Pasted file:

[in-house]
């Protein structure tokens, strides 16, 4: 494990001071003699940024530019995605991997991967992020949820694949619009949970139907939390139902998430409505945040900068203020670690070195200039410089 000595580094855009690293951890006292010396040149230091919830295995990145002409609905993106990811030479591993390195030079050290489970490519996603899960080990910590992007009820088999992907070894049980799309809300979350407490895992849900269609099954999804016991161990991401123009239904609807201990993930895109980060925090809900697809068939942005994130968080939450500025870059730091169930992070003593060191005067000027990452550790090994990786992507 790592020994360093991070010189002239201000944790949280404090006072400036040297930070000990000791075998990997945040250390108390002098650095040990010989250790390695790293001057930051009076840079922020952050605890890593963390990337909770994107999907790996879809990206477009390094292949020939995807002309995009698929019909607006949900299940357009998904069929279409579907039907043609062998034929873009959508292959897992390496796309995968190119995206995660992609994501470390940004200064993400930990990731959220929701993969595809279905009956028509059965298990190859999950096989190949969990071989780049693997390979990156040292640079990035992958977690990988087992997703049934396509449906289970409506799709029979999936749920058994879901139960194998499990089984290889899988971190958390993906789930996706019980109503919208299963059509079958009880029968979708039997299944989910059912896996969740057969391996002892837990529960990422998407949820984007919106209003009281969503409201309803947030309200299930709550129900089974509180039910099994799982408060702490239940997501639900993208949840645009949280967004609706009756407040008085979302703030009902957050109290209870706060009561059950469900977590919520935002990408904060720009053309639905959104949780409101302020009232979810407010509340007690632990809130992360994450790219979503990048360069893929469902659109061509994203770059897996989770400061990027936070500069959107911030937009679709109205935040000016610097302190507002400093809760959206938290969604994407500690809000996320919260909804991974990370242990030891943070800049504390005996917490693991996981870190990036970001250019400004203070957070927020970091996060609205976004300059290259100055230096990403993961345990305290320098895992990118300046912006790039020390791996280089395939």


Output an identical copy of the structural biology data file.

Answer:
[in-house]
């Protein structure tokens, strides 16, 4: 494990001071003699940024530019995605991997991967992020949820694949619009949970139907939390139902998430409505945040900068203020670690070195200039410089 000595580094855009690293951890006292010396040149230091919830295995990145002409609905993106990811030479591993390195030079050290489970490519996603899960080990910590992007009820088999992907070894049980799309809300979350407490895992849900269609099954999804016991161990991401123009239904609807201990993930895109980060925090809900697809068939942005994130968080939450500025870059730091169930992070003593060191005067000027990452550790090994990786992507 790592020994360093991070010189002239201000944790949280404090006072400036040297930070000990000791075998990997945040250390108390002098650095040990010989250790390695790293001057930051009076840079922020952050605890890593963390990337909770994107999907790996879809990206477009390094292949020939995807002309995009698929019909607006949900299940357009998904069929279409579907039907043609062998034929873009959508292959897992390496796309995968190119995206995660992609994501470390940004200064993400930990990731959220929701993969595809279905009956028509059965298990190859999950096989190949969990071989780049693997390979990156040292640079990035992958977690990988087992997703049934396509449906289970409506799709029979999936749920058994879901139960194998499990089984290889899988971190958390993906789930996706019980109503919208299963059509079958009880029968979708039997299944989910059912896996969740057969391996002892837990529960990422998407949820984007919106209003009281969503409201309803947030309200299930709550129900089974509180039910099994799982408060702490239940997501639900993208949840645009949280967004609706009756407040008085979302703030009902957050109290209870706060009561059950469900977590919520935002990408904060720009053309639905959104949780409101302020009232979810407010509340007690632990809130992360994450790219979503990048360069893929469902659109061509994203770059897996989770400061990027936070500069959107911030937009679709109205935040000016610097302190507002400093809760959206938290969604994407500690809000996320919260909804991974990370242990030891943070800049504390005996917490693991996981870190990036970001250019400004203070957070927020970091996060609205976004300059290259100055230096990403993961345990305290320098895992990118300046912006790039020390791996280089395939």